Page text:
Mortgage payoff given new 2018 tax code

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ltlku
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Joined: Fri Nov 16, 2018 6:42 am

Mortgage payoff given new 2018 tax code

Post by ltlku » Fri Nov 16, 2018 7:15 am

I know this question has been posted hundreds of times, but I'd like some advice on this.

I have a mortgage at 2.8%. The rate resets in 3 years to the 5 year treasury plus a 2% margin.

The mortgage amount is $450k. My marginal tax rate is 45% including state taxes.

I have enough money to payoff the mortgage today. I haven't paid it off because I could invest in bonds and match or beat the return on the mortgage. However, the 2018 tax code changes things.

The new tax code means that the mortgage is no longer fully deductible. The standard deduction is now $24000 with a cap of $10000 on state and local tax deductions.

My total itemized deductions are:
10000 (salt) + 12000 (mortgage) + 5000 (charity) = 27000

This means only 3000 of the 12000 of mortgage interest is deductible. In other words, my after tax deduction mortgage rate is about 2.5%.

To compare this to an equivalent bond, I will choose the three year treasury, which currently yields 2.91%. The after tax yield would be 2.91 * (1 - 0.35) = 1.89 since state taxes don't apply.

So it seems my mortgage cost of 2.5 is higher than an equivalent treasury bond at 1.89.

I am invested in index funds (60/40 stocks/bonds). My bond allocation amount is roughly the same as my mortgage. I max out all tax advantaged accounts including 529s.

I am considering taking my bond allocation and paying off the mortgage at the end of the year. The reason is that I earn less on equivalent bonds than the mortgage costs me. Any advice would be welcome.

JBTX
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Re: Mortgage payoff given new 2018 tax code

Post by JBTX » Fri Nov 16, 2018 11:12 am

ltlku wrote:
Fri Nov 16, 2018 7:15 am
I know this question has been posted hundreds of times, but I'd like some advice on this.

I have a mortgage at 2.8%. The rate resets in 3 years to the 5 year treasury plus a 2% margin.

The mortgage amount is $450k. My marginal tax rate is 45% including state taxes.

I have enough money to payoff the mortgage today. I haven't paid it off because I could invest in bonds and match or beat the return on the mortgage. However, the 2018 tax code changes things.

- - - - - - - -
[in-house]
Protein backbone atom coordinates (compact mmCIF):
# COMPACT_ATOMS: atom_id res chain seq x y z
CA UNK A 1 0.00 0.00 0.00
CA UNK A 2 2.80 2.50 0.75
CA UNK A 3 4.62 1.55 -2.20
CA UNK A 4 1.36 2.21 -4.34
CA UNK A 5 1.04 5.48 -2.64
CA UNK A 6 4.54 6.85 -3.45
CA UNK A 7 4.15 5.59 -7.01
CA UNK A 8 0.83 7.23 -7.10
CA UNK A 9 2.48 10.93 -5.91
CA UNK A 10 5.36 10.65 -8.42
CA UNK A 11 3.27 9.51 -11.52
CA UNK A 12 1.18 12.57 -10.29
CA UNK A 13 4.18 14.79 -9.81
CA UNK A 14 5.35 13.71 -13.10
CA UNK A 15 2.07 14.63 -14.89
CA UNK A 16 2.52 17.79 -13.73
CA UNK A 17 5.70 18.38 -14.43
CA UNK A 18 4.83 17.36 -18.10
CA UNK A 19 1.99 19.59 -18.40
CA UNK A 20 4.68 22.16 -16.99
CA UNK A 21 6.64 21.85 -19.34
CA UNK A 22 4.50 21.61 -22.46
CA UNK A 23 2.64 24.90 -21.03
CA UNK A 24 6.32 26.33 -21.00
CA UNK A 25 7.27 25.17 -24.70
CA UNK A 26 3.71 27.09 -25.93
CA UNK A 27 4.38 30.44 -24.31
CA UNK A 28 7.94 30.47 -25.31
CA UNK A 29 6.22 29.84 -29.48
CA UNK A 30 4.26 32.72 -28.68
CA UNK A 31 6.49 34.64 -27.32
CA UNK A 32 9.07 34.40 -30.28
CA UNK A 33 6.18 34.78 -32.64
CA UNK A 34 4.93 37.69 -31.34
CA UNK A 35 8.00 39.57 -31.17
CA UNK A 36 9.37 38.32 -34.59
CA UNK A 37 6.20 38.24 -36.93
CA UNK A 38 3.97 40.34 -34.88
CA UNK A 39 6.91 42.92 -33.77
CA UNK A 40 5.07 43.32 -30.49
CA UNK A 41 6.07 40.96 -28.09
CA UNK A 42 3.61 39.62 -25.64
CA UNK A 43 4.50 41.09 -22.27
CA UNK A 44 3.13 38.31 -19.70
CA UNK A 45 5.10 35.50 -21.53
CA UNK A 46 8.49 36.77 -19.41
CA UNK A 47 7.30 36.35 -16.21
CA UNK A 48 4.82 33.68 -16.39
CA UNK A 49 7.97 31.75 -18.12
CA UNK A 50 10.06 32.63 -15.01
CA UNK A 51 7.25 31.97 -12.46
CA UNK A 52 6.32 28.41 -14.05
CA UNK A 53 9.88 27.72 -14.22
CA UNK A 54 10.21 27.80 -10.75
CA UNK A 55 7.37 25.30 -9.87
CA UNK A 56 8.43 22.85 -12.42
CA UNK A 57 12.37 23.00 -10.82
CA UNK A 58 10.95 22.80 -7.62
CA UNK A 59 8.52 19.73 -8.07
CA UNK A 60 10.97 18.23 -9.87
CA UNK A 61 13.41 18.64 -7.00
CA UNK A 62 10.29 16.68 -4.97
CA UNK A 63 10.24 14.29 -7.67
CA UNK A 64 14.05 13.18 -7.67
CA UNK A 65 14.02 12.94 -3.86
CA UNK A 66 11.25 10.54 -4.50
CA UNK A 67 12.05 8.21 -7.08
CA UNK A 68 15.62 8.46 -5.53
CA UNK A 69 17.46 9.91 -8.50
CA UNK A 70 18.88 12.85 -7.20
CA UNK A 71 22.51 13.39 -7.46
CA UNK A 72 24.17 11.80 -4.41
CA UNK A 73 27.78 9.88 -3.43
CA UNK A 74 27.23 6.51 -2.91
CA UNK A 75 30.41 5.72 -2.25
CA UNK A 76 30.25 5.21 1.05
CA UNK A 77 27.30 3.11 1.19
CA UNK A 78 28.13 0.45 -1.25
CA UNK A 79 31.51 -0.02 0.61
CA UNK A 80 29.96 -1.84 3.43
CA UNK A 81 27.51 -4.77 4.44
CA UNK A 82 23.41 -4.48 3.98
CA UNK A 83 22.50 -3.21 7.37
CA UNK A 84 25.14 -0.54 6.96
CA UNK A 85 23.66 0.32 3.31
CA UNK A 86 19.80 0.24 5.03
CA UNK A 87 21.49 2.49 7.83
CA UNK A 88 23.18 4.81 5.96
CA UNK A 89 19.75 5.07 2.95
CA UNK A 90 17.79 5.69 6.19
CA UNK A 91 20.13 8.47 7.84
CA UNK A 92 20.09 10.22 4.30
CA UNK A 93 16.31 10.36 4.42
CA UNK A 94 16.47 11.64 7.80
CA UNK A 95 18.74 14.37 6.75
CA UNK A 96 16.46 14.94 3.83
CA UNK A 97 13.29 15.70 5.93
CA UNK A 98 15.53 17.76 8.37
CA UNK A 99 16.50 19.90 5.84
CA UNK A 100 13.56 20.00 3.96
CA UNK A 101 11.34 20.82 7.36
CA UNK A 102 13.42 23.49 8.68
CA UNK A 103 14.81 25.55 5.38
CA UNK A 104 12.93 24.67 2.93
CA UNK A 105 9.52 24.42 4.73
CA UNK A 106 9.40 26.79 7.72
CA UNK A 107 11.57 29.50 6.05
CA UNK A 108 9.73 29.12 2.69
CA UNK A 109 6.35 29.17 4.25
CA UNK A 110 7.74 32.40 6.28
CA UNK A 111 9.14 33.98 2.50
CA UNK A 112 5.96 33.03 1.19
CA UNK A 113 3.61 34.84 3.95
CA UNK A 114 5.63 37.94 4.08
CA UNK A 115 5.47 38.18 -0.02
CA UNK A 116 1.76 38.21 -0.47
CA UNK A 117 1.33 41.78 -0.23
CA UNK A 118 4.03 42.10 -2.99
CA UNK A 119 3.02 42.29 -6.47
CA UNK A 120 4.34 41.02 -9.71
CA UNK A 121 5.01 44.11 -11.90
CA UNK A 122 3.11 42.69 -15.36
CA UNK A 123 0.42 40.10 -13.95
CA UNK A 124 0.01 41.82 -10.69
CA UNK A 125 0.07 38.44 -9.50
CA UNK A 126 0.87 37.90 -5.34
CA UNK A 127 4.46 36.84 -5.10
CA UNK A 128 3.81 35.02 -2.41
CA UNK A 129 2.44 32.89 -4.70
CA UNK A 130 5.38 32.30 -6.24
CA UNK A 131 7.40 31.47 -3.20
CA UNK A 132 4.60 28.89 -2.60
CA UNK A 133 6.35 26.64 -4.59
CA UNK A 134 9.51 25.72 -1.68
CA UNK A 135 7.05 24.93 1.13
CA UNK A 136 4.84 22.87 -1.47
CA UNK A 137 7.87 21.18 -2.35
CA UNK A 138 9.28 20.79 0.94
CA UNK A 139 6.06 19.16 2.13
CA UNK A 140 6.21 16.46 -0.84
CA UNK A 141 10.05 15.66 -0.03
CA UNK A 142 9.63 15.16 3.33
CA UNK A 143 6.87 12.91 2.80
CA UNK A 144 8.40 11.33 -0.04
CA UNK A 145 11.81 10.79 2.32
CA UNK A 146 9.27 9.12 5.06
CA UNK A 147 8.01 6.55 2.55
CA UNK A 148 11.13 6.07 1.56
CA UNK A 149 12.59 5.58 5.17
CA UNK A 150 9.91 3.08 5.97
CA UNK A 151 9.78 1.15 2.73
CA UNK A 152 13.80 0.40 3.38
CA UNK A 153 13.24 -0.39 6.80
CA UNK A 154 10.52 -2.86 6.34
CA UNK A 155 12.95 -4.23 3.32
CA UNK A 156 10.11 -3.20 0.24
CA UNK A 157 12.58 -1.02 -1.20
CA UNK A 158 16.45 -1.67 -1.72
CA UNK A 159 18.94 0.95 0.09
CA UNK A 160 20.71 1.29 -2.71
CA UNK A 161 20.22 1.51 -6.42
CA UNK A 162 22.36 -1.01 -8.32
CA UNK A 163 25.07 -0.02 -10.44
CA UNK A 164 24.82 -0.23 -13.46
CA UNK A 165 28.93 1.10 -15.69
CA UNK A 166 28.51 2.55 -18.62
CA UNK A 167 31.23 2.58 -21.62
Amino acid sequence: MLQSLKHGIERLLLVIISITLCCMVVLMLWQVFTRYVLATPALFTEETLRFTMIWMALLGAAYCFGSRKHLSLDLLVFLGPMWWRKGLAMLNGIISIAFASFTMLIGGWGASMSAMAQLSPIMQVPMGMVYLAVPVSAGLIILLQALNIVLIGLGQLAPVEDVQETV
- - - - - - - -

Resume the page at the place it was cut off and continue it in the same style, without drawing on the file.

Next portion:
The new tax code means that the mortgage is no longer fully deductible. The standard deduction is now $24000 with a cap of $10000 on state and local tax deductions.

My total itemized deductions are:
10000 (salt) + 12000 (mortgage) + 5000 (charity) = 27000

This means only 3000 of the 12000 of mortgage interest is deductible. In other words, my after tax deduction mortgage rate is about 2.5%.

To compare this to an equivalent bond, I will choose the three year treasury, which currently yields 2.91%. The after tax yield would be 2.91 * (1 - 0.35) = 1.89 since state taxes don't apply.

So it seems my mortgage cost of 2.5 is higher than an equivalent treasury bond at 1.89.

I am invested in index funds (60/40 stocks/bonds). My bond allocation amount is roughly the same as my mortgage. I max out all tax advantaged accounts including 529s.

I am considering taking my bond allocation and paying off the mortgage at the end of the year. The reason is that I earn less on equivalent bonds than the mortgage costs me. Any advice would be welcome.
You will get all kinds of different opinions on here, but if it were me, I'd hold onto the mortgage, at least until it resets. At that point, depending on what the rate is, keep it or pay it off. I would always keep enough liquid funds to be able to pay it off and invest in short term instruments that will mostly offset the interest. Ibonds, treasuries, CD's, maybe some tax exempt. I tend to value having extra liquidity.